Ballots for the UAW’s Direct Election Vote Are on the Way

Members get to choose between the delegate system and one member, one vote.

Ballots are headed to members of the United Auto Workers this week.

The federal consent decree created in the wake of the UAW’s massive corruption scandal requires a union-wide vote on whether its leadership should be elected directly by its membership. Right now the International Executive Board is elected through a delegate system.

Eric Truss is a member of Local 600 and of Unite All Workers for Democracy (UAWD), a caucus within the UAW that has been campaigning for direct elections.

“It gives the membership a hand in who they choose, which we hope will bring more accountability,” Truss says.

“It gives the membership a hand in who they choose, which we hope will bring more accountability.” –Eric Truss, Local 600 and of Unite All Workers for Democracy (UAWD)

Last week a federal court denied a joint motion from the UAW and the Department of Justice to modify the consent decree. The union wanted to use what’s called “incidental” campaigning about the upcoming vote. It is prohibited from campaigning on the issue by the terms of the federal agreement.

But Michael Cannon, a retiree, former international rep and advocate for direct elections, says the UAW has not even provided members with basic information about the vote.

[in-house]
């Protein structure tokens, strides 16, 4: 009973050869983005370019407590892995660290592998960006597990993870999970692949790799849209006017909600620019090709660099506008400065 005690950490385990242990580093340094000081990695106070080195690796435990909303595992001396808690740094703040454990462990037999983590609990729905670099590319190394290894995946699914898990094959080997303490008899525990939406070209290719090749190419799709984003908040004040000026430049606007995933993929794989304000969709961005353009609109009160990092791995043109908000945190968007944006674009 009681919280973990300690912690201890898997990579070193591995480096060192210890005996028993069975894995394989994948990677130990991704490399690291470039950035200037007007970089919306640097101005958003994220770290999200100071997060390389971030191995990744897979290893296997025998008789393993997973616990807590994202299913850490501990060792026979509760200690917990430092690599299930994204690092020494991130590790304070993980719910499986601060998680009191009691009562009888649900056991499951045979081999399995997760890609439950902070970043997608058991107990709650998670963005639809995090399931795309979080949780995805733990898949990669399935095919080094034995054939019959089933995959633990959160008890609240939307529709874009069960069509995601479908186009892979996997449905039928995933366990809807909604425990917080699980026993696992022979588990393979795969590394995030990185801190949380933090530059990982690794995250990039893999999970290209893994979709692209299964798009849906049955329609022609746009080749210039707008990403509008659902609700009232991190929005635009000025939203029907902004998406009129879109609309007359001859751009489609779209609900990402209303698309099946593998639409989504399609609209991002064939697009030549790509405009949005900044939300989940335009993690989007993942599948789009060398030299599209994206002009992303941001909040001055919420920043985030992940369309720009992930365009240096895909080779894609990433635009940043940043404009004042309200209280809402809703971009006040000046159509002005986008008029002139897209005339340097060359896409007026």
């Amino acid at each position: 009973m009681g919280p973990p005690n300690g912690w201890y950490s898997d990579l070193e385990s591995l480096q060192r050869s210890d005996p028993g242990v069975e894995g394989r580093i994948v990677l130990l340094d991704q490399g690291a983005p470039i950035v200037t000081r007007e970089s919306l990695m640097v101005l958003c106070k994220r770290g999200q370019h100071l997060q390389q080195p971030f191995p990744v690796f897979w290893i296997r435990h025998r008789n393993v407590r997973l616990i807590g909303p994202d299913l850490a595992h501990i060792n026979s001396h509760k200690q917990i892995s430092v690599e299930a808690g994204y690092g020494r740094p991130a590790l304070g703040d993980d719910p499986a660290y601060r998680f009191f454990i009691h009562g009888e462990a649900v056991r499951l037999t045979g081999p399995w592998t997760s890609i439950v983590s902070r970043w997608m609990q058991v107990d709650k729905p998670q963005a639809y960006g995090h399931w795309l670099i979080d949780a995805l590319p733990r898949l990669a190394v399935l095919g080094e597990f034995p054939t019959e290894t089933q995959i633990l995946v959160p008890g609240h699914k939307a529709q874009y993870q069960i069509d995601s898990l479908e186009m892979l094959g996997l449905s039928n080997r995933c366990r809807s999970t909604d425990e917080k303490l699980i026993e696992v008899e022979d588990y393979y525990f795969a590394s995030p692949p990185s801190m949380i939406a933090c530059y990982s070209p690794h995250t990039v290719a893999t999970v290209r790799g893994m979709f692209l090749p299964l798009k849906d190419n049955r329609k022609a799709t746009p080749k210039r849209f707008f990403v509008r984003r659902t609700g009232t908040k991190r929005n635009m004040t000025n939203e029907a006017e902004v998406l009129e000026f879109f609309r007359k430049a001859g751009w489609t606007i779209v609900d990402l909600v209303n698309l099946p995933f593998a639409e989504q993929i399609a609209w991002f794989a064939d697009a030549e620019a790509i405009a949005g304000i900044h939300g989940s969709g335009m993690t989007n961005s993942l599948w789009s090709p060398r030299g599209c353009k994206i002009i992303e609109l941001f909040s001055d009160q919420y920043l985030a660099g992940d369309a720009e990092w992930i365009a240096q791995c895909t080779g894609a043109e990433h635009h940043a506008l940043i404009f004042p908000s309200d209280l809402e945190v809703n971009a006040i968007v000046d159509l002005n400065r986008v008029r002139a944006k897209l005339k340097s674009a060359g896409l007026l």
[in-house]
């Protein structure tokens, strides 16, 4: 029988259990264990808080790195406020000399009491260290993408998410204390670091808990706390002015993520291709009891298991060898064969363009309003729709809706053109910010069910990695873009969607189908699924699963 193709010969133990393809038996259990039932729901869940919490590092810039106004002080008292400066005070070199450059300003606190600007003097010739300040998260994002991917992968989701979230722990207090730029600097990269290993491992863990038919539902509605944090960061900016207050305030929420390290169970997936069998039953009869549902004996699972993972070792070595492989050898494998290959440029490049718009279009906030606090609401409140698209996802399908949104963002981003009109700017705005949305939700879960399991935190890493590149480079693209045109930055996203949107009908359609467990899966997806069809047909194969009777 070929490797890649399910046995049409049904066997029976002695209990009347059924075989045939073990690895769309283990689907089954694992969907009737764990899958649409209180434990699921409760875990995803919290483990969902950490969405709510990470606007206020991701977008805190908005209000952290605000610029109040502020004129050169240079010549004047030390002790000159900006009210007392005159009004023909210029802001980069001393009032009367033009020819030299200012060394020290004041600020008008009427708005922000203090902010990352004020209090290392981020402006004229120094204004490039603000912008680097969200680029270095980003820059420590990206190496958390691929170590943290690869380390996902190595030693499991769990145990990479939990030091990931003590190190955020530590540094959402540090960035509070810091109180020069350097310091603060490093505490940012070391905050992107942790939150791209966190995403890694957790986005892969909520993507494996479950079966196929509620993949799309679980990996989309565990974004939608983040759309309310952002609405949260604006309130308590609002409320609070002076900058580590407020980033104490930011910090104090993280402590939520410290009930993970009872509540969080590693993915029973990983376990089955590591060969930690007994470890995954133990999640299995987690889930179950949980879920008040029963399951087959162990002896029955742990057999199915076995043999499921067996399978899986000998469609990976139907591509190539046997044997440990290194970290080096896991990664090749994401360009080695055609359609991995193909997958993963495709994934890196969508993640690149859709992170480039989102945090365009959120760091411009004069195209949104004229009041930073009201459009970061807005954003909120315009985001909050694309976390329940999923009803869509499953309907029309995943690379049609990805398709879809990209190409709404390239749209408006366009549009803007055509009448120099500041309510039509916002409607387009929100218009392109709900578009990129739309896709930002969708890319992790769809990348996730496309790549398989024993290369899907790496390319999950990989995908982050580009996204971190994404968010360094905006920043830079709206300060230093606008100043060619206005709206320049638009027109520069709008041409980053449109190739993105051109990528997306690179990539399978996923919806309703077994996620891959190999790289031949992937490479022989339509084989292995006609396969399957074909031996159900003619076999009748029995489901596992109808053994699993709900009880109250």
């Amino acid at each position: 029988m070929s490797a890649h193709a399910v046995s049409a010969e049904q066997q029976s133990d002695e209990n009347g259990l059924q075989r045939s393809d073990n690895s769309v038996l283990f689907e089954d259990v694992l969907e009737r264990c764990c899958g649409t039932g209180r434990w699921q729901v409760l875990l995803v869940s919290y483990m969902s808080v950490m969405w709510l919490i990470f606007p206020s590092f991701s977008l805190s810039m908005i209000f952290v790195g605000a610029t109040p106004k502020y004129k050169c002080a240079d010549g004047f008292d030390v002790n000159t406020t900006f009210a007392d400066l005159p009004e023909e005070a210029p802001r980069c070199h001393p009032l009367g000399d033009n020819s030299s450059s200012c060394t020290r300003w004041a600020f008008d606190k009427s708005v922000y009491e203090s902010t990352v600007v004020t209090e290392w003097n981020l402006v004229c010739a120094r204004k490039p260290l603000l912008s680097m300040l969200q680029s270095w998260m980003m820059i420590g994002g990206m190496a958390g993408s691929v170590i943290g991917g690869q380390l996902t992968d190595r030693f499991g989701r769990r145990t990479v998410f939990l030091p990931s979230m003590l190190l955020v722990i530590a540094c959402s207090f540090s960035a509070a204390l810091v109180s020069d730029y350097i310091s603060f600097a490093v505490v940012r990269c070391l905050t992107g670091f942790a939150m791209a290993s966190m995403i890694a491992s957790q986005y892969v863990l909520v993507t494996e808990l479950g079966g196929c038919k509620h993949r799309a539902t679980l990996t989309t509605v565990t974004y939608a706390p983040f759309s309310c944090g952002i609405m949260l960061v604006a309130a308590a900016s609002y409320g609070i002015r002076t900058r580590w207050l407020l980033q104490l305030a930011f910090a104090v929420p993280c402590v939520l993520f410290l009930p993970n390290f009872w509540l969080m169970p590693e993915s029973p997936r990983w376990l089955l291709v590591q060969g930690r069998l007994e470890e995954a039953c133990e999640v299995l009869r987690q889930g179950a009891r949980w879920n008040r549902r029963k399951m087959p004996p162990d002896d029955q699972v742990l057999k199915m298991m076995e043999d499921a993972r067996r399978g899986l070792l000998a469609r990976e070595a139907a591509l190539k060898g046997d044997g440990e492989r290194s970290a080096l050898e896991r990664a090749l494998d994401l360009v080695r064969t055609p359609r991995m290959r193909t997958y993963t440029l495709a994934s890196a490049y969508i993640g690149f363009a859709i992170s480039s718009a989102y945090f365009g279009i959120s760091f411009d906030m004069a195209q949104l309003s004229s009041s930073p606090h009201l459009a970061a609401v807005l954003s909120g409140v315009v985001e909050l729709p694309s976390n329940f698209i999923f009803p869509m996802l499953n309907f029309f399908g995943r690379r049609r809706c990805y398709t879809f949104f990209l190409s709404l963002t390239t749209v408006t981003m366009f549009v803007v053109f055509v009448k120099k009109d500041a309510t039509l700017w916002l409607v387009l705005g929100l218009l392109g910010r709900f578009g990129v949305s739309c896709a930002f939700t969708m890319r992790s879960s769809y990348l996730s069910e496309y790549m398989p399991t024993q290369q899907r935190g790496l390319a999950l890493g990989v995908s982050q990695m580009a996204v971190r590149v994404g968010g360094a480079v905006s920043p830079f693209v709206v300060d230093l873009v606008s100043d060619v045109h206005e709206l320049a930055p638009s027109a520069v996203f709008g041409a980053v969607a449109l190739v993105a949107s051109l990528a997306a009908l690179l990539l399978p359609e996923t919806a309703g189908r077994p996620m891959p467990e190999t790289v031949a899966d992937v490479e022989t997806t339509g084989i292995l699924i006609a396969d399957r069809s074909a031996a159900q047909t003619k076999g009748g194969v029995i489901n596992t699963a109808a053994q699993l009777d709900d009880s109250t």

“The UAW has not advertised the referendum,” Cannon says. “And that’s one of the complaints that we have is that they haven’t taken the time to adequately notify the membership, that this referendum exists and it’s going to happen.”

“They told me directly they don’t plan to do anything on getting information out,” Truss says. “They said when the ballots come in the mail that’s sufficient.”

The federal monitor who is overseeing the referendum — and union operations for three years — sent postcards to members this summer alerting them of the upcoming vote. The monitor had hoped to confirm the mailing addresses for current members and retirees.

Truss says members who did not receive the postcards can’t expect to receive a ballot. So, without the union’s help informing members there is a referendum, many members will not know.

The government has not always required a vote on direct elections as a part of similar agreements.

Cannon says after the Teamsters and Longshore Workers unions had their own bouts with corruption when direct elections were written into the consent decree.

“As far as I know, there’s no other case that exists where the membership had to vote through a referendum to decide whether or not they wanted to directly elect the top officers of the Union after the union and union officers have been convicted of massive corruption,” Cannon says.

Ballots are scheduled for mailing Oct. 29 and must be received by the monitor by Nov. 29.

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  • Sascha Raiyn

    Sascha Raiyn is Education Reporter at 101.9 WDET. She is a native Detroiter who grew up listening to news and music programming on Detroit Public Radio.